by Brad Nelson 2/18/15
I recently upgraded my binoculars from an old pair of Halco 7 x 35 (pictured at bottom) to the Bushnell (10 x 42) Trophy XLT which can be purchased at Amazon for about $107.00.
I was spurred to action to upgrade the other day while out hiking. I took along the Halcos to a favorite mountain top which has a glorious panoramic view of the Northwest, including Seattle on one side and the Olympic Mountains on the other. The sun was shinning and it was a good day for taking in the view.
The problem was, the old Halcos (passed down from my father who likely bought them in the 70’s) fog up so badly. And they are rather bulky as well, although I could have lived with that. I don’t take binoculars with me every hike, although I might start doing so now with these more portable ones.
These Bushnell binoculars are smaller, but about the same weight (all that glass). However, they are waterproof and completely sealed (and de-humidified) so that they do not fog up.
Plus, these are 10-power lenses instead of the Halco’s 7-power which is a significant upgrade. The light gathering capability (the “42” of the “10 x 42”) is adequate. More expensive pairs will get you 50 or better.
I tried them out today for the first time. I took a hike to my favorite mountain top. The weather wasn’t quite as clear, but the sun peeked through here and there. At one moment it spot-lighted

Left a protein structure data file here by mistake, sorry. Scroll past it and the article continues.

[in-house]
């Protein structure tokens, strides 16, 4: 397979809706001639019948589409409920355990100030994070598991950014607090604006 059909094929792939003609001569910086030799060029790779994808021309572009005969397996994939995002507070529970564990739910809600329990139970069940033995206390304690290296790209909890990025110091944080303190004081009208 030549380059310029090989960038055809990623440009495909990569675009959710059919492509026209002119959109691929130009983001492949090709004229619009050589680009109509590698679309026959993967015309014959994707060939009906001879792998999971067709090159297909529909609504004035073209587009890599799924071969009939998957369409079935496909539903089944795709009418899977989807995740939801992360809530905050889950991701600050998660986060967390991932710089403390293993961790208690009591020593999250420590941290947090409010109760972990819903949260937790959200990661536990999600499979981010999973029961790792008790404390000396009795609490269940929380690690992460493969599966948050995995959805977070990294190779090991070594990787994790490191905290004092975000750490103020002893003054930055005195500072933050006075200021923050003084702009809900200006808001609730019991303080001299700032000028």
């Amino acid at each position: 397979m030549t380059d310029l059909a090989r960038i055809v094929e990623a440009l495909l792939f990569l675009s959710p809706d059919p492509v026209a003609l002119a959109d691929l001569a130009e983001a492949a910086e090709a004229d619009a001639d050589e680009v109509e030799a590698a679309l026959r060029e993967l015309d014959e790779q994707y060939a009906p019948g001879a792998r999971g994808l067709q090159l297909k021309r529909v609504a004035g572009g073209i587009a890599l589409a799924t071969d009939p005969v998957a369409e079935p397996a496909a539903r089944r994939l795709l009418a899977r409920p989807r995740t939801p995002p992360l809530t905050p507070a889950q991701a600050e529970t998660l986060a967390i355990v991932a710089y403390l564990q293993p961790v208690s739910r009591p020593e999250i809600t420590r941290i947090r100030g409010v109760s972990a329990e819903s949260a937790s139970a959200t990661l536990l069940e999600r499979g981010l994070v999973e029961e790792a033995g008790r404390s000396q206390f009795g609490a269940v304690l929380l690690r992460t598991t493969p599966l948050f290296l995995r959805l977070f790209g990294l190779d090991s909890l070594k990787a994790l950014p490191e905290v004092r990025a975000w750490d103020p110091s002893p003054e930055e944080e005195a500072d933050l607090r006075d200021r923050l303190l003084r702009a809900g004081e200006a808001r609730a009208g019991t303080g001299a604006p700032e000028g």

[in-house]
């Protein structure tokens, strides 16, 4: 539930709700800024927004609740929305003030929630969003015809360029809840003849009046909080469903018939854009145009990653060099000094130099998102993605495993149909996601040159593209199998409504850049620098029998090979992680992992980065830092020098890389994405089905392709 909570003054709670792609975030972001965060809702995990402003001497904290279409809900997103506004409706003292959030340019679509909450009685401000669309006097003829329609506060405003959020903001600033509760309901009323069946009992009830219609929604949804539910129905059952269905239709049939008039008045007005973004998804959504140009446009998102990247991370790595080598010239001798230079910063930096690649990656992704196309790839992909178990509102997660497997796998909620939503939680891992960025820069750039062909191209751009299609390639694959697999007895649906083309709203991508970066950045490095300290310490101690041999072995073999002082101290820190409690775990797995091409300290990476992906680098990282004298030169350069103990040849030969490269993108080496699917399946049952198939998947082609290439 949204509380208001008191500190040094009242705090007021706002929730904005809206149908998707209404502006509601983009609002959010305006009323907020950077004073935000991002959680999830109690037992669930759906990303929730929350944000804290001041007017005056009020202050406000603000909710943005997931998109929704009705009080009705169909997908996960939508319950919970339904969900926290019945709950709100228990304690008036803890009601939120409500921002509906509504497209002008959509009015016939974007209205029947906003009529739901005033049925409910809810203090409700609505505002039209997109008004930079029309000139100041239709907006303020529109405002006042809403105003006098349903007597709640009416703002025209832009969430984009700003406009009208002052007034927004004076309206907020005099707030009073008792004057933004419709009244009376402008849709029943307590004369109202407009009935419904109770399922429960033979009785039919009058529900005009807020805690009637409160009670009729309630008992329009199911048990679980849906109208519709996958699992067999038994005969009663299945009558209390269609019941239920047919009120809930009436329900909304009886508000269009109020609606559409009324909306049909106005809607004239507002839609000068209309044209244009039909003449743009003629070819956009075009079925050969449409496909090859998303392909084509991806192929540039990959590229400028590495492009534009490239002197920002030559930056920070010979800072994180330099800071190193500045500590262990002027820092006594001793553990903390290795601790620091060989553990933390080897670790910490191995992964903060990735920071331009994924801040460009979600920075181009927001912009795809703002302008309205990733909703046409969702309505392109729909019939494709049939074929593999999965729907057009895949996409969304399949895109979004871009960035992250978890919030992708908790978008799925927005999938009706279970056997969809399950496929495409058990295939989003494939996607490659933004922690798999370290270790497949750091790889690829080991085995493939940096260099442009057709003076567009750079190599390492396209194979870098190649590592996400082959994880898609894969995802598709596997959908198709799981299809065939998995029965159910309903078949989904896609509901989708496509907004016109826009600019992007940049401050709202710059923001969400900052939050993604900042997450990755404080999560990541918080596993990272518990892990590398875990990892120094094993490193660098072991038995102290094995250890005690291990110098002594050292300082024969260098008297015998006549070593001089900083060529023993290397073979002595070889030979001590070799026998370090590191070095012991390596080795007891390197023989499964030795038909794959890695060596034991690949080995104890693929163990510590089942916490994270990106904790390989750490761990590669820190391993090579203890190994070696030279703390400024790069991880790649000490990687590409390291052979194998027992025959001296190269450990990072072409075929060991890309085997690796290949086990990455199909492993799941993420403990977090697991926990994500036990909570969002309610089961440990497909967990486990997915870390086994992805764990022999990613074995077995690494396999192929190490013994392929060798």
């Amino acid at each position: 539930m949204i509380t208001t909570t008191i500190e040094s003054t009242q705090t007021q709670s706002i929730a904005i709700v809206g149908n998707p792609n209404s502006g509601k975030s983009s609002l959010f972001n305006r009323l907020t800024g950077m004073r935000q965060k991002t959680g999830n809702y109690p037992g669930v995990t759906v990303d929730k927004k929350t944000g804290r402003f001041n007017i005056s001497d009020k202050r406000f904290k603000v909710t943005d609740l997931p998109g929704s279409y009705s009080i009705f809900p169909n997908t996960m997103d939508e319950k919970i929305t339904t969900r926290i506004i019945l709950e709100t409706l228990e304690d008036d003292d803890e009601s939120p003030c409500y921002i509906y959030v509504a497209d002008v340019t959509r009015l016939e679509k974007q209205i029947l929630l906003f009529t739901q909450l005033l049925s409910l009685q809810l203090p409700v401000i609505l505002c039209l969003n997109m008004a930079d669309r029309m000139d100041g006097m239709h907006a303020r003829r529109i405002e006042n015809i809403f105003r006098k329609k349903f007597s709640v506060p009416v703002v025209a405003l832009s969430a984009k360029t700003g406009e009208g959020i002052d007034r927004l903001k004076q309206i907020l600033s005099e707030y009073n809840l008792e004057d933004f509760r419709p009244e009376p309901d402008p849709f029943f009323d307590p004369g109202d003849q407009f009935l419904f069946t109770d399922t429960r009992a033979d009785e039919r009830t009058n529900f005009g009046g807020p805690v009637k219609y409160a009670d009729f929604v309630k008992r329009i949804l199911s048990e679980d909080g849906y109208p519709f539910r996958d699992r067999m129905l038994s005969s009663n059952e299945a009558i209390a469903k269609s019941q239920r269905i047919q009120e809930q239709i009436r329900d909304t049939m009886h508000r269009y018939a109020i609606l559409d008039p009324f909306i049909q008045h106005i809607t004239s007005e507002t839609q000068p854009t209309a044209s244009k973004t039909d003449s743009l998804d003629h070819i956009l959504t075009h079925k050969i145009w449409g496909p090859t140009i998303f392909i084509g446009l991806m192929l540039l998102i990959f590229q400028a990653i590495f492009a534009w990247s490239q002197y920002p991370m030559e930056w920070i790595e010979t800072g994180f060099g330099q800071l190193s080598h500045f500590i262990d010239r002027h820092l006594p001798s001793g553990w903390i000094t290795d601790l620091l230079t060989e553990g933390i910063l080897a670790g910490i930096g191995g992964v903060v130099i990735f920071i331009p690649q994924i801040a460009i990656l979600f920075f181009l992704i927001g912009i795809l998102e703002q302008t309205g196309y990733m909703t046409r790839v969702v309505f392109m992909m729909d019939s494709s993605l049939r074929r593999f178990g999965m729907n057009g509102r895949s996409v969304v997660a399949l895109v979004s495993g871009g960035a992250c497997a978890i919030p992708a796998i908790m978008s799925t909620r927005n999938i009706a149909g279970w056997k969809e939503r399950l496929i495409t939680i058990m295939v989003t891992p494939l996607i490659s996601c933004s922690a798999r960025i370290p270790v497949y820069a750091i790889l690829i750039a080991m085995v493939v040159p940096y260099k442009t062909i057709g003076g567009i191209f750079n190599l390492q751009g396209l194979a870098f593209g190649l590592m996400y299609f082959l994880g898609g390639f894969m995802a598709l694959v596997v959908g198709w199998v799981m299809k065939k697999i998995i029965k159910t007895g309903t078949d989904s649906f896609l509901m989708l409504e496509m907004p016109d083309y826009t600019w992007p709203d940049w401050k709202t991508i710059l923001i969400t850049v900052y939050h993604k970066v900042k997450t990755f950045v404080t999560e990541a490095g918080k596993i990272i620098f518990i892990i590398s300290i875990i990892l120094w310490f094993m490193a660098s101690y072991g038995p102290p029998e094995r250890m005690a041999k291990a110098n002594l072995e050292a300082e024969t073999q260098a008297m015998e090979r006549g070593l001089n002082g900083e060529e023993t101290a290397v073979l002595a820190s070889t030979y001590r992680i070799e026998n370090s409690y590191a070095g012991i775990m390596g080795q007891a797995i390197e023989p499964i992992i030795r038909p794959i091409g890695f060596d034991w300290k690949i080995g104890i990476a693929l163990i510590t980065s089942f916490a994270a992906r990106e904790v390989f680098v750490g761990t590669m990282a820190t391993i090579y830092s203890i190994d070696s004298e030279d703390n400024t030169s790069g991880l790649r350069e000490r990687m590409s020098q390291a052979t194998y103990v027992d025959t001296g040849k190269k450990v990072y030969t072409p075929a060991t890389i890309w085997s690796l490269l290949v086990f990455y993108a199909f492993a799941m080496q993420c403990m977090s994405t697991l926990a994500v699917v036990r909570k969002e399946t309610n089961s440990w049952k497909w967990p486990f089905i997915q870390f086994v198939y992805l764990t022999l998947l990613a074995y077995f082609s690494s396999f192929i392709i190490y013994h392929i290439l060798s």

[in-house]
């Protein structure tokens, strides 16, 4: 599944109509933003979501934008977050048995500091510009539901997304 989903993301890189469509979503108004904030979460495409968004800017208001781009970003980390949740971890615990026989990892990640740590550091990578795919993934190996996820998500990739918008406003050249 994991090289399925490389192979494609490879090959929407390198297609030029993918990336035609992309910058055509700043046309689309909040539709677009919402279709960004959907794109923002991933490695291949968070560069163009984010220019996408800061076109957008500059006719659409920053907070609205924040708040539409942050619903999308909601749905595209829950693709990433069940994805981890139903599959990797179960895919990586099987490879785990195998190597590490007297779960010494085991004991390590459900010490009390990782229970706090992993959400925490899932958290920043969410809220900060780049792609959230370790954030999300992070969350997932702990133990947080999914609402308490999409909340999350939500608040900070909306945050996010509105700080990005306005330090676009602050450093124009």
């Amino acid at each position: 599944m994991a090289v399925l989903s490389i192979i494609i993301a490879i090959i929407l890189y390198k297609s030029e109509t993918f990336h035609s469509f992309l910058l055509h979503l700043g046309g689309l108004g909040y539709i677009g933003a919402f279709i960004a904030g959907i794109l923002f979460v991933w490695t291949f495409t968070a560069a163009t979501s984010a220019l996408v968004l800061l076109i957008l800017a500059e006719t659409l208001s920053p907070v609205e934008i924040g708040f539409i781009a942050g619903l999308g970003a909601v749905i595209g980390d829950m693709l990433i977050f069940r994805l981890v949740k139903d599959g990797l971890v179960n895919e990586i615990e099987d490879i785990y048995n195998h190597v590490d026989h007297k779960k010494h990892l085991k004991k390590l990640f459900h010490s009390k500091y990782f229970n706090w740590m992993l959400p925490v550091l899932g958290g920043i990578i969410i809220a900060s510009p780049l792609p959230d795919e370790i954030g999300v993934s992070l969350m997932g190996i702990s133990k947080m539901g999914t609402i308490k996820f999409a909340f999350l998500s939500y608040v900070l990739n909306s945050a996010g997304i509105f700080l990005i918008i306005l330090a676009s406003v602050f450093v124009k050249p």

downtown Seattle’s skyscrapers and made a very pretty picture. And it was a good test for these binoculars which were clear and easy to focus. It takes some practice to hold a ten-power set of binoculars still, but I got better at it, learning to lower my heart beat somewhat like a Kung Fu master.
I also took them outside last night when the sky was clear. Man, I should have bought these a long time ago. It really brings out the stars. Orion’s belt is far gaudier when you see a lot of the background stars. If I remain a stargazing enthusiast I might even spring for these popular and fairly highly-rated Celestron SkyMaster 15 x 70 binoculars to get a little more magnification and light gathering power. But the Bushnells will do fine for now until I figure out how much stargazing I’ll do. A good companion book for this is apparently Nightwatch which I have purchased from Amazon and it’s on its way.
With a special adapter you can attach the Trophy XLTs it to a tripod or monopod to steady your view. These are fully-coated optics (the good stuff) and the housing is coated with rubber for a good, non-slip feel. The build feels solid. The eye cups are adjustable for use with eyeglasses if desired.
What I especially like about this is that focus is smooth and precise. It’s got a very good feel to it. They come with a functional (if not fancy) lanyard. My only
complaint is one shared by many others: The rubber lens caps do not fit very tightly and tend to come off. I understand that one can buy replacements, although I’m going to try to modify the stock ones a little first, perhaps putting one turn of black electrical tape inside the caps to make a tighter fit.
I used to regularly fool around with a pair of binoculars when I was a kid. But I’ve never, until now, owned a good pair. Who knows? Maybe a little bird watching could be in my future.
Brad is editor and chief disorganizer of StubbornThings.
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